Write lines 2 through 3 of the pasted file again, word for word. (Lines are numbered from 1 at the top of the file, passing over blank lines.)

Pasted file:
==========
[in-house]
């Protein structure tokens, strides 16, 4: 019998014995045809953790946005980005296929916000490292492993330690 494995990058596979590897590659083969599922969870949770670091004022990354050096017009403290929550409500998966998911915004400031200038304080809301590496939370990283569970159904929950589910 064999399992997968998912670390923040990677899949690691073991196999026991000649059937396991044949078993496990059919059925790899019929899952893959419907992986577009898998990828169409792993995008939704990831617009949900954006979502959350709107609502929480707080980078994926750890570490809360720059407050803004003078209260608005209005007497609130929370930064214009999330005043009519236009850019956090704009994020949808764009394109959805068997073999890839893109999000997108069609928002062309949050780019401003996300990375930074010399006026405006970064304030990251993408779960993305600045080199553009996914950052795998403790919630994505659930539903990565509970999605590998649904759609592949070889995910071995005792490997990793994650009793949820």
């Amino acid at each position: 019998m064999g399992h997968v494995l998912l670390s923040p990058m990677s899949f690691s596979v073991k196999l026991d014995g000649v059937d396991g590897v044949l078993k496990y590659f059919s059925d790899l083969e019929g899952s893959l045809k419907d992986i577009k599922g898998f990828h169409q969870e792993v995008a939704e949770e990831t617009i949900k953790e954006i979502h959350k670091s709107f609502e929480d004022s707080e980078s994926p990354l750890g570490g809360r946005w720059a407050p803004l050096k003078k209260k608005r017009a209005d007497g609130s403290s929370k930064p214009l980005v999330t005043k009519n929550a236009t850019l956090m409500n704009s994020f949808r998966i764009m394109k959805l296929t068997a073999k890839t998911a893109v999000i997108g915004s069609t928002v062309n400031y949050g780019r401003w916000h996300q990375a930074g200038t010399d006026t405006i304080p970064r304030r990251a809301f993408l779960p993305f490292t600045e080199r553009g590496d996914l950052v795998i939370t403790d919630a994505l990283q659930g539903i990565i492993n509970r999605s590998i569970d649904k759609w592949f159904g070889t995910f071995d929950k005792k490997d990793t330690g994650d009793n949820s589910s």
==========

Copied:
């Protein structure tokens, strides 16, 4: 019998014995045809953790946005980005296929916000490292492993330690 494995990058596979590897590659083969599922969870949770670091004022990354050096017009403290929550409500998966998911915004400031200038304080809301590496939370990283569970159904929950589910 064999399992997968998912670390923040990677899949690691073991196999026991000649059937396991044949078993496990059919059925790899019929899952893959419907992986577009898998990828169409792993995008939704990831617009949900954006979502959350709107609502929480707080980078994926750890570490809360720059407050803004003078209260608005209005007497609130929370930064214009999330005043009519236009850019956090704009994020949808764009394109959805068997073999890839893109999000997108069609928002062309949050780019401003996300990375930074010399006026405006970064304030990251993408779960993305600045080199553009996914950052795998403790919630994505659930539903990565509970999605590998649904759609592949070889995910071995005792490997990793994650009793949820």
């Amino acid at each position: 019998m064999g399992h997968v494995l998912l670390s923040p990058m990677s899949f690691s596979v073991k196999l026991d014995g000649v059937d396991g590897v044949l078993k496990y590659f059919s059925d790899l083969e019929g899952s893959l045809k419907d992986i577009k599922g898998f990828h169409q969870e792993v995008a939704e949770e990831t617009i949900k953790e954006i979502h959350k670091s709107f609502e929480d004022s707080e980078s994926p990354l750890g570490g809360r946005w720059a407050p803004l050096k003078k209260k608005r017009a209005d007497g609130s403290s929370k930064p214009l980005v999330t005043k009519n929550a236009t850019l956090m409500n704009s994020f949808r998966i764009m394109k959805l296929t068997a073999k890839t998911a893109v999000i997108g915004s069609t928002v062309n400031y949050g780019r401003w916000h996300q990375a930074g200038t010399d006026t405006i304080p970064r304030r990251a809301f993408l779960p993305f490292t600045e080199r553009g590496d996914l950052v795998i939370t403790d919630a994505l990283q659930g539903i990565i492993n509970r999605s590998i569970d649904k759609w592949f159904g070889t995910f071995d929950k005792k490997d990793t330690g994650d009793n949820s589910s």